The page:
Both copyrights were filed in district courts in New York, albeit in different districts. Both copyright notices fill the entire page, with the Book of Mormon using a smaller font to avoid extending to a second page.
The third page in each book is a Preface. Some books of the period had prefaces, while others did not.
In both books, the word PREFACE is in all caps, followed by a period and set off with a line from the text below it.
Obviously, the text of the preface is different in each book. Joseph's preface to the Book of Mormon is one long paragraph of four long sentences, while the preface to The Late War includes numbered paragraphs.
Still, the formatting we see here shows some commonality in design.
Maybe Grandin, the printer in Palmyra, decided how the Book of Mormon should be arranged. Perhaps Grandin showed Joseph other books to get ideas of how he wanted the Book of Mormon to be printed.
But it seems unlikely that Grandin would have told Joseph he needed a Preface.
Instead, Joseph apparently decided he needed to explain what happened to the lost manuscript. Perhaps Grandin suggested he do so in a Preface.
However, it seems just as plausible to me that Joseph didn't need Grandin's suggestions. Had he read The Late War, as I think he surely did given his proximity in time and place to the events of that war, he could have gotten the idea of writing his explanation as a preface from that book
One counterpoint to the possibility that Joseph followed the formatting of The Late War is the placement of the testimony of the Three and Eight Witnesses at the end of the book.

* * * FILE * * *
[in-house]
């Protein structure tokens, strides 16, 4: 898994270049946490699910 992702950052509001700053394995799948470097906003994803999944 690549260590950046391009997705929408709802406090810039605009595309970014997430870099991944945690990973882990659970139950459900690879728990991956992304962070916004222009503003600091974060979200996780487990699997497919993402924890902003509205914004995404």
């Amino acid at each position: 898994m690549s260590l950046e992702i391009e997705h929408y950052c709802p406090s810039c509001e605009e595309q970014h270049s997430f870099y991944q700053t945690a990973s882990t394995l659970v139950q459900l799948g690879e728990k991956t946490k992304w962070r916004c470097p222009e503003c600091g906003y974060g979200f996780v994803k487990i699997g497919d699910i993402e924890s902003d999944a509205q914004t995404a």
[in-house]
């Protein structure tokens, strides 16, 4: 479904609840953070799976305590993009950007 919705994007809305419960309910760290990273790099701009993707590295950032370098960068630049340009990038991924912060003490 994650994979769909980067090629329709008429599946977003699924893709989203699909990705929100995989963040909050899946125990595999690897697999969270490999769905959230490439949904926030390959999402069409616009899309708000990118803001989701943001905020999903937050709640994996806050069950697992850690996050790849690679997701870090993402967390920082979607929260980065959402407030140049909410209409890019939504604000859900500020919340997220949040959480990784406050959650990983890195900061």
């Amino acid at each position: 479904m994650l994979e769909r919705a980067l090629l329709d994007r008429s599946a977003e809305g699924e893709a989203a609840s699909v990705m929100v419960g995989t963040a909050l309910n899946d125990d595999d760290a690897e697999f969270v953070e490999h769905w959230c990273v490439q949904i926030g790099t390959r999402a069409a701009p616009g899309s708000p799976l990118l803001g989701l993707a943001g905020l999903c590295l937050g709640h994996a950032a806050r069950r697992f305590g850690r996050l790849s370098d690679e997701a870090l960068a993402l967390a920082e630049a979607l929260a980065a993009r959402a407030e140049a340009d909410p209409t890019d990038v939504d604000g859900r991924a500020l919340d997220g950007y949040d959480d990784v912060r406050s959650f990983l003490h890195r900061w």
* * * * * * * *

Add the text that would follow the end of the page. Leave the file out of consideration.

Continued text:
The Late War, by contrast, includes two endorsements at the beginning, immediately following the Preface. That might have seemed a more logical place for the testimony of the witnesses.
On the other hand, the final pages of The Late War include a list of the officers of the American Bible Society, an endorsement of sorts of the goal of The Late War to encourage more Bible reading. That could be considered comparable to the endorsement by the eleven witnesses.
There may have been other practical reasons why Joseph put the testimony of the witnesses at the end of the book, such as something having to do with printing, timing, composition, etc.
But the endorsements of The Late War raise another interesting point.
This could have been a coincidence, of course. But others have suggested that, given Professor Mitchill's strong endorsement of The Late War, perhaps Martin and Joseph hoped for a similar endorsement.
That seems likely to me.
We don't know exactly what Martin showed Professor Mitchill, but we assume it included a translation of the characters as well as the copy of the characters themselves. This would have been Joseph's first attempts to translate the characters into English, and perhaps he sought Mitchill's approval of the type of language he was using.
Surely Joseph would have been pleased to procure an endorsement from the prominent Professor Mitchill similar to the one Mitchill gave to The Late War:
"Your Chronicle of events deserves to be mentioned in the list of useful publications. It will answer as a document of constant and ready reference. The reception of it into schools, will render familiar to children the chief actions in the contest, and teach them, at the same time, to respect their country and its institutions.
"It seems to me one of the best attempts to imitate the biblical style; and if the perusal of it can induce young persons to relish and love the sacred books whose language you have imitated, it will be the strongest of all recommendations."
Had Joseph obtained such an endorsement, it would have helped public acceptance of the Book of Mormon, to put it mildly.
These practical considerations give context to the semantic and linguistic issues.
The Late War was not the first book to imitate the Biblical style. Three specific prior books also have relevance to understanding the semantic issues.
The First Book of Napoleon, published in London in 1809, uses a pseudo-Biblical style to describe Napoleon's history. You can see it here:
The first verse gives an idea of its style: "And behold it came to pass, in these latter days, that an evil spirit arose on the face of the earth, and greatly troubled the sons of men."